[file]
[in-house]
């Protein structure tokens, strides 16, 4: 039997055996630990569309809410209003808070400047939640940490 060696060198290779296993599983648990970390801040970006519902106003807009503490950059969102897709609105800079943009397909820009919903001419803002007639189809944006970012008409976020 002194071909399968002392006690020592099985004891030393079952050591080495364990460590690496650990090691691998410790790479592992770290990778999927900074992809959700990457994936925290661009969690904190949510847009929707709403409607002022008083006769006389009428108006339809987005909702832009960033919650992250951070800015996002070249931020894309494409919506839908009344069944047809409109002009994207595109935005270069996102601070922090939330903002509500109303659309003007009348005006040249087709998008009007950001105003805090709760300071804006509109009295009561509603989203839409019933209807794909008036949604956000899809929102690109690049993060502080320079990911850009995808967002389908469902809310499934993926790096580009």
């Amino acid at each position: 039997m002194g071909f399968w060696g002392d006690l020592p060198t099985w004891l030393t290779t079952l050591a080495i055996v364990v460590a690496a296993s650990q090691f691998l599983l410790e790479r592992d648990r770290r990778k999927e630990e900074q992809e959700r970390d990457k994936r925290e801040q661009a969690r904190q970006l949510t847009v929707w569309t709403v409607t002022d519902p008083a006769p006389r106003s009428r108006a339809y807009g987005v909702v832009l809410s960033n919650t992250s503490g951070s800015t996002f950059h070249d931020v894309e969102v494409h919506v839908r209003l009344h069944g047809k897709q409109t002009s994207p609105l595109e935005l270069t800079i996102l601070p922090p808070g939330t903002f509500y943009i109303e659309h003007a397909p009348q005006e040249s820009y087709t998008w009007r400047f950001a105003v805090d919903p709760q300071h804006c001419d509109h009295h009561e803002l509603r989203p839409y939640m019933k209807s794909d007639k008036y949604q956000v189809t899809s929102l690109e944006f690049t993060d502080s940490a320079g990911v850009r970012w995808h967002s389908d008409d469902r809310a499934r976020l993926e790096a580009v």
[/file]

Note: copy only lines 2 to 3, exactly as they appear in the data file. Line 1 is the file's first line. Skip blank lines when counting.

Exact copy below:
């Protein structure tokens, strides 16, 4: 039997055996630990569309809410209003808070400047939640940490 060696060198290779296993599983648990970390801040970006519902106003807009503490950059969102897709609105800079943009397909820009919903001419803002007639189809944006970012008409976020 002194071909399968002392006690020592099985004891030393079952050591080495364990460590690496650990090691691998410790790479592992770290990778999927900074992809959700990457994936925290661009969690904190949510847009929707709403409607002022008083006769006389009428108006339809987005909702832009960033919650992250951070800015996002070249931020894309494409919506839908009344069944047809409109002009994207595109935005270069996102601070922090939330903002509500109303659309003007009348005006040249087709998008009007950001105003805090709760300071804006509109009295009561509603989203839409019933209807794909008036949604956000899809929102690109690049993060502080320079990911850009995808967002389908469902809310499934993926790096580009």
């Amino acid at each position: 039997m002194g071909f399968w060696g002392d006690l020592p060198t099985w004891l030393t290779t079952l050591a080495i055996v364990v460590a690496a296993s650990q090691f691998l599983l410790e790479r592992d648990r770290r990778k999927e630990e900074q992809e959700r970390d990457k994936r925290e801040q661009a969690r904190q970006l949510t847009v929707w569309t709403v409607t002022d519902p008083a006769p006389r106003s009428r108006a339809y807009g987005v909702v832009l809410s960033n919650t992250s503490g951070s800015t996002f950059h070249d931020v894309e969102v494409h919506v839908r209003l009344h069944g047809k897709q409109t002009s994207p609105l595109e935005l270069t800079i996102l601070p922090p808070g939330t903002f509500y943009i109303e659309h003007a397909p009348q005006e040249s820009y087709t998008w009007r400047f950001a105003v805090d919903p709760q300071h804006c001419d509109h009295h009561e803002l509603r989203p839409y939640m019933k209807s794909d007639k008036y949604q956000v189809t899809s929102l690109e944006f690049t993060d502080s940490a320079g990911v850009r970012w995808h967002s389908d008409d469902r809310a499934r976020l993926e790096a580009v």